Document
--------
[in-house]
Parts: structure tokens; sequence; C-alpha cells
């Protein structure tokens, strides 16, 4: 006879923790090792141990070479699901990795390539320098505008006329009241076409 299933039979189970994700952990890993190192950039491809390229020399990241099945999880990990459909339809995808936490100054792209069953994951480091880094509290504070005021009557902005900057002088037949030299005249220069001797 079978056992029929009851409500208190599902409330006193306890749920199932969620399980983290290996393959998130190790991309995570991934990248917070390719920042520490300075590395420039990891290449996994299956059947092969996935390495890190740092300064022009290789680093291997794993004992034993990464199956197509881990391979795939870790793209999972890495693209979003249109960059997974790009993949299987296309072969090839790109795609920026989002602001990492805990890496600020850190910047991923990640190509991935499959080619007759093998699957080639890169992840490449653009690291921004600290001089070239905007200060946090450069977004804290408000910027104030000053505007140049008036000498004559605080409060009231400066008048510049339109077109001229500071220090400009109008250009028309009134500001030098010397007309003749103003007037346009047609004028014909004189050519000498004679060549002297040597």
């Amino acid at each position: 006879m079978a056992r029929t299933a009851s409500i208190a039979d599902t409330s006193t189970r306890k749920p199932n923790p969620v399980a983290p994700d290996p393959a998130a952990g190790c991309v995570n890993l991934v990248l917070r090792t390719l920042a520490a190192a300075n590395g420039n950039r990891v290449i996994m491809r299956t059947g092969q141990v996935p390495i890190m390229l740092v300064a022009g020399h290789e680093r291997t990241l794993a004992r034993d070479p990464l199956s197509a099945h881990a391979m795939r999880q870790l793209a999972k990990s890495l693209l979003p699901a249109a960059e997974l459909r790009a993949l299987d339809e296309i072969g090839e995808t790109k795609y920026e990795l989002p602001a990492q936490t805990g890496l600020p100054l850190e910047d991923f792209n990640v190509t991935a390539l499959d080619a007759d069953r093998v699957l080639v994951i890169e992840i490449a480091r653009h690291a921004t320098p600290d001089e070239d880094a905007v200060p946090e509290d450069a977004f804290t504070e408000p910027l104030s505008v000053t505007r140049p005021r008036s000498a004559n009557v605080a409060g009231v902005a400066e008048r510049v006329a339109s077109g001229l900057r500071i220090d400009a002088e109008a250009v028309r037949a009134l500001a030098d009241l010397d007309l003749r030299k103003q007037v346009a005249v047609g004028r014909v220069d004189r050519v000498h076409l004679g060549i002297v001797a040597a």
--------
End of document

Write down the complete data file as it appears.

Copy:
[in-house]
Parts: structure tokens; sequence; C-alpha cells
């Protein structure tokens, strides 16, 4: 006879923790090792141990070479699901990795390539320098505008006329009241076409 299933039979189970994700952990890993190192950039491809390229020399990241099945999880990990459909339809995808936490100054792209069953994951480091880094509290504070005021009557902005900057002088037949030299005249220069001797 079978056992029929009851409500208190599902409330006193306890749920199932969620399980983290290996393959998130190790991309995570991934990248917070390719920042520490300075590395420039990891290449996994299956059947092969996935390495890190740092300064022009290789680093291997794993004992034993990464199956197509881990391979795939870790793209999972890495693209979003249109960059997974790009993949299987296309072969090839790109795609920026989002602001990492805990890496600020850190910047991923990640190509991935499959080619007759093998699957080639890169992840490449653009690291921004600290001089070239905007200060946090450069977004804290408000910027104030000053505007140049008036000498004559605080409060009231400066008048510049339109077109001229500071220090400009109008250009028309009134500001030098010397007309003749103003007037346009047609004028014909004189050519000498004679060549002297040597």
């Amino acid at each position: 006879m079978a056992r029929t299933a009851s409500i208190a039979d599902t409330s006193t189970r306890k749920p199932n923790p969620v399980a983290p994700d290996p393959a998130a952990g190790c991309v995570n890993l991934v990248l917070r090792t390719l920042a520490a190192a300075n590395g420039n950039r990891v290449i996994m491809r299956t059947g092969q141990v996935p390495i890190m390229l740092v300064a022009g020399h290789e680093r291997t990241l794993a004992r034993d070479p990464l199956s197509a099945h881990a391979m795939r999880q870790l793209a999972k990990s890495l693209l979003p699901a249109a960059e997974l459909r790009a993949l299987d339809e296309i072969g090839e995808t790109k795609y920026e990795l989002p602001a990492q936490t805990g890496l600020p100054l850190e910047d991923f792209n990640v190509t991935a390539l499959d080619a007759d069953r093998v699957l080639v994951i890169e992840i490449a480091r653009h690291a921004t320098p600290d001089e070239d880094a905007v200060p946090e509290d450069a977004f804290t504070e408000p910027l104030s505008v000053t505007r140049p005021r008036s000498a004559n009557v605080a409060g009231v902005a400066e008048r510049v006329a339109s077109g001229l900057r500071i220090d400009a002088e109008a250009v028309r037949a009134l500001a030098d009241l010397d007309l003749r030299k103003q007037v346009a005249v047609g004028r014909v220069d004189r050519v000498h076409l004679g060549i002297v001797a040597a």